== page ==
What to expect from the 2016 Budget

Economic Growth Forecasts

The Office of Budget Responsibility will, later this week, announce the forecasts for economic growth. The July predictions anticipated growth of 2.4% this year, however, the Chancellor’s comments about ‘storm clouds’ suggest the economy is not as strong as previously thought.

This is then expected to have an impact on the surplus targets. The Chancellor presented plans to run a £10bn surplus by 2020-21, however with a slower economy and lower tax revenues than anticipated, the targets could be reduced to more modest levels. George Osborne is also expected to explain how he will raise revenue for the £5bn of anti-tax avoidance measures announced in the Summer Budget.

Tax Credits

A key focus on the Summer Budget was the cuts to tax credits. These were subsequently quashed by the House of Lords and the Chancellor will be expected to explain how he intends to mitigate this. In numerous interviews, George Osborne has claimed to have listened to the concerns about the policy and alternative cuts, but these changes are likely to spark debate.

Departmental Spending

The Chancellor is also due to announce five-year spending plans across Whitehall departments to show how he will deliver the £20bn of cuts or tax increases to deliver his promise of eliminating the public sector deficit by 2020-2021. George Osborne has promised the cuts will come from government efficiencies.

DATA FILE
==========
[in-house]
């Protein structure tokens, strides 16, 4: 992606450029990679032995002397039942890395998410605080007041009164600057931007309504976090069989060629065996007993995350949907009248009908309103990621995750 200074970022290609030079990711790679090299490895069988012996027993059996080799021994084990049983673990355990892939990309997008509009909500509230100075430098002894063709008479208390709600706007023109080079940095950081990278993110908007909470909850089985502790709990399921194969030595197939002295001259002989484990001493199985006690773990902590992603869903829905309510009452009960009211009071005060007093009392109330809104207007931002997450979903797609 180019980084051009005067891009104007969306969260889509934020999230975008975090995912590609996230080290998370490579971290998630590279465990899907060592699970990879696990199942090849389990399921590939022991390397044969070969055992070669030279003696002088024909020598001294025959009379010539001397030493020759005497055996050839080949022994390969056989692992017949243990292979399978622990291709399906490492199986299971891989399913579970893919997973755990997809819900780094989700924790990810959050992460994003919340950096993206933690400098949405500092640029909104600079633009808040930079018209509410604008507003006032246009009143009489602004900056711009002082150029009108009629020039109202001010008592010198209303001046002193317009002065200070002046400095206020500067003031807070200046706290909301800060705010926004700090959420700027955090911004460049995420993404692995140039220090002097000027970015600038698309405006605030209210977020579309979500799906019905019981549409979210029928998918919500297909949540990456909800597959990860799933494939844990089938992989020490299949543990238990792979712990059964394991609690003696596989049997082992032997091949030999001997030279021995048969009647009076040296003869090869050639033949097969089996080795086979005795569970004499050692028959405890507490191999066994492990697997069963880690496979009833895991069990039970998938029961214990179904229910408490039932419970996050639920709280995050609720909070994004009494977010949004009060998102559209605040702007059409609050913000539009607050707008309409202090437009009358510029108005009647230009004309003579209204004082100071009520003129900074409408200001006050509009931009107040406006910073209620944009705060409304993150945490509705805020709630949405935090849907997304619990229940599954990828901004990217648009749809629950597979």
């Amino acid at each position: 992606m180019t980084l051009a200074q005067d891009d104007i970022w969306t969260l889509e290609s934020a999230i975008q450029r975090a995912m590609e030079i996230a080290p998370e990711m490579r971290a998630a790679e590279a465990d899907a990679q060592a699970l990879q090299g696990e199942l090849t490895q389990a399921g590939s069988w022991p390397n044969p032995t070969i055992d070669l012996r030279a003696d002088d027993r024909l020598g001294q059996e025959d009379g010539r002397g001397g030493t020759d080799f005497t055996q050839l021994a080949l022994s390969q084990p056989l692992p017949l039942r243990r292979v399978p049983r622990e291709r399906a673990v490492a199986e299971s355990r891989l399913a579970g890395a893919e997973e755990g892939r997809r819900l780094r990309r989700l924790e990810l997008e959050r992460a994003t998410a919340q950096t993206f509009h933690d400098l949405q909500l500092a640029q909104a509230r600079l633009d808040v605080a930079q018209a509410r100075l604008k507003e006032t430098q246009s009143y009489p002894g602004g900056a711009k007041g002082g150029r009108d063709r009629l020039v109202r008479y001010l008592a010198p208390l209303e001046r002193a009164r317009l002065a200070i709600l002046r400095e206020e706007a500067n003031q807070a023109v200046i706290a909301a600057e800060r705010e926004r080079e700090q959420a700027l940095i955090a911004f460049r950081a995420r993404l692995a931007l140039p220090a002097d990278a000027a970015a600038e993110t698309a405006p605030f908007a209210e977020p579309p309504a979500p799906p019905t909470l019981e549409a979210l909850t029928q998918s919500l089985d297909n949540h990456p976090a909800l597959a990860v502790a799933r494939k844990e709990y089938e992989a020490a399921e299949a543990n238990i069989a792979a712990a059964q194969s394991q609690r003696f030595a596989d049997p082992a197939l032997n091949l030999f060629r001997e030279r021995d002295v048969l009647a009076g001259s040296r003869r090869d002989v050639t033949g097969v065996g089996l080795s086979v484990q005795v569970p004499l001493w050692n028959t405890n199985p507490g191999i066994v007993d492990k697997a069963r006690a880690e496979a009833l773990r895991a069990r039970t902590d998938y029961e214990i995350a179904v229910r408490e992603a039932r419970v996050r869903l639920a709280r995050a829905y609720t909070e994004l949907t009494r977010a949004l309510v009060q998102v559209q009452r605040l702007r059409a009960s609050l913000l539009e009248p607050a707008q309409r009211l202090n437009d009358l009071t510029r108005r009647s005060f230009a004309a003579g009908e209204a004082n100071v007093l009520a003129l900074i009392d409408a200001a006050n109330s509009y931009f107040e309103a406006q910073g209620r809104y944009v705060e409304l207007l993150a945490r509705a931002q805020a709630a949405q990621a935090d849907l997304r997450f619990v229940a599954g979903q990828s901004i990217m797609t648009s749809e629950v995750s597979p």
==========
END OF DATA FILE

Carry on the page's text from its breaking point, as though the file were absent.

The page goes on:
There has been a lot of speculation this week about the pensions system and the receipt of tax relief. George Osborne has suggested the current system of tax relief on contributions, tax in and tax-free out, will be scrapped in favour of a new ISA-style tax treatment. This would mean there would be no tax liability on the savings, but on the withdrawal.

In addition to this, the Chancellor is expected to confirm that the state pension will be uprated to £119.30 a week. This means it will be in-line with the government’s “triple lock” promise to increase it by whichever is the highest of wage growth, inflation or 2.5%.  


Osborne has promised a series of measures which he says will turn “generation rent” into “generation buy”. The plans are to build 200,000 new starter homes which will be offered to first-time buyers at a 20% discount.